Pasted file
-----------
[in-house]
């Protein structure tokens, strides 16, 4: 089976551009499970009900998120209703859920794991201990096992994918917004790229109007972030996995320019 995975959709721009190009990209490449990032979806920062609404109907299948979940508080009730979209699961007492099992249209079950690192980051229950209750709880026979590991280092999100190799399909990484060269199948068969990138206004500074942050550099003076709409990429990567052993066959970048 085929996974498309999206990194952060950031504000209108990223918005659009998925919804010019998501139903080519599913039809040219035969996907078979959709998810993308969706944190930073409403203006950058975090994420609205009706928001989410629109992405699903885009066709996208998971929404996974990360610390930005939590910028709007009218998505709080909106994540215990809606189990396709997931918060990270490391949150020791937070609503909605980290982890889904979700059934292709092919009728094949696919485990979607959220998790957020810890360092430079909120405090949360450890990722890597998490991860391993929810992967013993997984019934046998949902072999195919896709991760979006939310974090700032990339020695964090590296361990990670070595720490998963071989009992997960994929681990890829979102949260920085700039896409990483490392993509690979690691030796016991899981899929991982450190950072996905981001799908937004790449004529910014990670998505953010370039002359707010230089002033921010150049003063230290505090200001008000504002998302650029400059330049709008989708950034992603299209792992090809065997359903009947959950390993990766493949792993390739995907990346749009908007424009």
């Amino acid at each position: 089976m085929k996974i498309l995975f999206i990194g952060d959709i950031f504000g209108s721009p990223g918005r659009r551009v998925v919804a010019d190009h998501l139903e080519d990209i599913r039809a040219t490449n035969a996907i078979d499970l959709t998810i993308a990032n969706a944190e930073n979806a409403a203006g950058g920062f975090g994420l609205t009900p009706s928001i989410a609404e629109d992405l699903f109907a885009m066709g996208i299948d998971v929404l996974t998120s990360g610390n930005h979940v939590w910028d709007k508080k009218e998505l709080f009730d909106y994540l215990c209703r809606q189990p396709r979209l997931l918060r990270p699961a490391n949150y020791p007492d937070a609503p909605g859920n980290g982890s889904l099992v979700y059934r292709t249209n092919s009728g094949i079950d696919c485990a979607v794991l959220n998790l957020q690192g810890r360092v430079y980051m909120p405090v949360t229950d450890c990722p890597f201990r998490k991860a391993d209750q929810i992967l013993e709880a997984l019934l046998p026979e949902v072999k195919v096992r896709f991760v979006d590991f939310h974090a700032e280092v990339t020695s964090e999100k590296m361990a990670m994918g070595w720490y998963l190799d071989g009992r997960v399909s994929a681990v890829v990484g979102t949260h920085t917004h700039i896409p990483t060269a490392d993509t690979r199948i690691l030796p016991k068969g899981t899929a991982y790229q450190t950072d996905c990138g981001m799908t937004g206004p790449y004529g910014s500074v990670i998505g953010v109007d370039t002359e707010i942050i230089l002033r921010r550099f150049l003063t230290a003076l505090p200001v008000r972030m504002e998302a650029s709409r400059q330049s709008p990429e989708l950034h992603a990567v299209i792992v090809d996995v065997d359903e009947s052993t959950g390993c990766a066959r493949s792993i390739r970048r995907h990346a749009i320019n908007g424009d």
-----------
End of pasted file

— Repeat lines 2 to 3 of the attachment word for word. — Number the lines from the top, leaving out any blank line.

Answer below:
């Protein structure tokens, strides 16, 4: 089976551009499970009900998120209703859920794991201990096992994918917004790229109007972030996995320019 995975959709721009190009990209490449990032979806920062609404109907299948979940508080009730979209699961007492099992249209079950690192980051229950209750709880026979590991280092999100190799399909990484060269199948068969990138206004500074942050550099003076709409990429990567052993066959970048 085929996974498309999206990194952060950031504000209108990223918005659009998925919804010019998501139903080519599913039809040219035969996907078979959709998810993308969706944190930073409403203006950058975090994420609205009706928001989410629109992405699903885009066709996208998971929404996974990360610390930005939590910028709007009218998505709080909106994540215990809606189990396709997931918060990270490391949150020791937070609503909605980290982890889904979700059934292709092919009728094949696919485990979607959220998790957020810890360092430079909120405090949360450890990722890597998490991860391993929810992967013993997984019934046998949902072999195919896709991760979006939310974090700032990339020695964090590296361990990670070595720490998963071989009992997960994929681990890829979102949260920085700039896409990483490392993509690979690691030796016991899981899929991982450190950072996905981001799908937004790449004529910014990670998505953010370039002359707010230089002033921010150049003063230290505090200001008000504002998302650029400059330049709008989708950034992603299209792992090809065997359903009947959950390993990766493949792993390739995907990346749009908007424009």
């Amino acid at each position: 089976m085929k996974i498309l995975f999206i990194g952060d959709i950031f504000g209108s721009p990223g918005r659009r551009v998925v919804a010019d190009h998501l139903e080519d990209i599913r039809a040219t490449n035969a996907i078979d499970l959709t998810i993308a990032n969706a944190e930073n979806a409403a203006g950058g920062f975090g994420l609205t009900p009706s928001i989410a609404e629109d992405l699903f109907a885009m066709g996208i299948d998971v929404l996974t998120s990360g610390n930005h979940v939590w910028d709007k508080k009218e998505l709080f009730d909106y994540l215990c209703r809606q189990p396709r979209l997931l918060r990270p699961a490391n949150y020791p007492d937070a609503p909605g859920n980290g982890s889904l099992v979700y059934r292709t249209n092919s009728g094949i079950d696919c485990a979607v794991l959220n998790l957020q690192g810890r360092v430079y980051m909120p405090v949360t229950d450890c990722p890597f201990r998490k991860a391993d209750q929810i992967l013993e709880a997984l019934l046998p026979e949902v072999k195919v096992r896709f991760v979006d590991f939310h974090a700032e280092v990339t020695s964090e999100k590296m361990a990670m994918g070595w720490y998963l190799d071989g009992r997960v399909s994929a681990v890829v990484g979102t949260h920085t917004h700039i896409p990483t060269a490392d993509t690979r199948i690691l030796p016991k068969g899981t899929a991982y790229q450190t950072d996905c990138g981001m799908t937004g206004p790449y004529g910014s500074v990670i998505g953010v109007d370039t002359e707010i942050i230089l002033r921010r550099f150049l003063t230290a003076l505090p200001v008000r972030m504002e998302a650029s709409r400059q330049s709008p990429e989708l950034h992603a990567v299209i792992v090809d996995v065997d359903e009947s052993t959950g390993c990766a066959r493949s792993i390739r970048r995907h990346a749009i320019n908007g424009d």